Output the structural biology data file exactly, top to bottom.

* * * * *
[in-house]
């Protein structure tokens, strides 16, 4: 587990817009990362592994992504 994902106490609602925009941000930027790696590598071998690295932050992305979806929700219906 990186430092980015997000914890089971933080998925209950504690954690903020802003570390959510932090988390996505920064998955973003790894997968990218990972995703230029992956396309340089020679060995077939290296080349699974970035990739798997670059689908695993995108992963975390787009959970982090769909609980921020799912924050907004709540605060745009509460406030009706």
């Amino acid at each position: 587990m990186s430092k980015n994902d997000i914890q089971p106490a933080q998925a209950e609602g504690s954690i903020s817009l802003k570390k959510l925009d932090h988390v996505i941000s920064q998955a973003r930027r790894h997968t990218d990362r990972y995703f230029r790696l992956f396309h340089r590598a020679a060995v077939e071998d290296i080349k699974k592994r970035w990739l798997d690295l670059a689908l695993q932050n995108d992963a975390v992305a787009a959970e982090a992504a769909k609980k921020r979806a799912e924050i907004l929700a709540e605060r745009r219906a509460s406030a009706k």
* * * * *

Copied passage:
[in-house]
């Protein structure tokens, strides 16, 4: 587990817009990362592994992504 994902106490609602925009941000930027790696590598071998690295932050992305979806929700219906 990186430092980015997000914890089971933080998925209950504690954690903020802003570390959510932090988390996505920064998955973003790894997968990218990972995703230029992956396309340089020679060995077939290296080349699974970035990739798997670059689908695993995108992963975390787009959970982090769909609980921020799912924050907004709540605060745009509460406030009706």
């Amino acid at each position: 587990m990186s430092k980015n994902d997000i914890q089971p106490a933080q998925a209950e609602g504690s954690i903020s817009l802003k570390k959510l925009d932090h988390v996505i941000s920064q998955a973003r930027r790894h997968t990218d990362r990972y995703f230029r790696l992956f396309h340089r590598a020679a060995v077939e071998d290296i080349k699974k592994r970035w990739l798997d690295l670059a689908l695993q932050n995108d992963a975390v992305a787009a959970e982090a992504a769909k609980k921020r979806a799912e924050i907004l929700a709540e605060r745009r219906a509460s406030a009706k």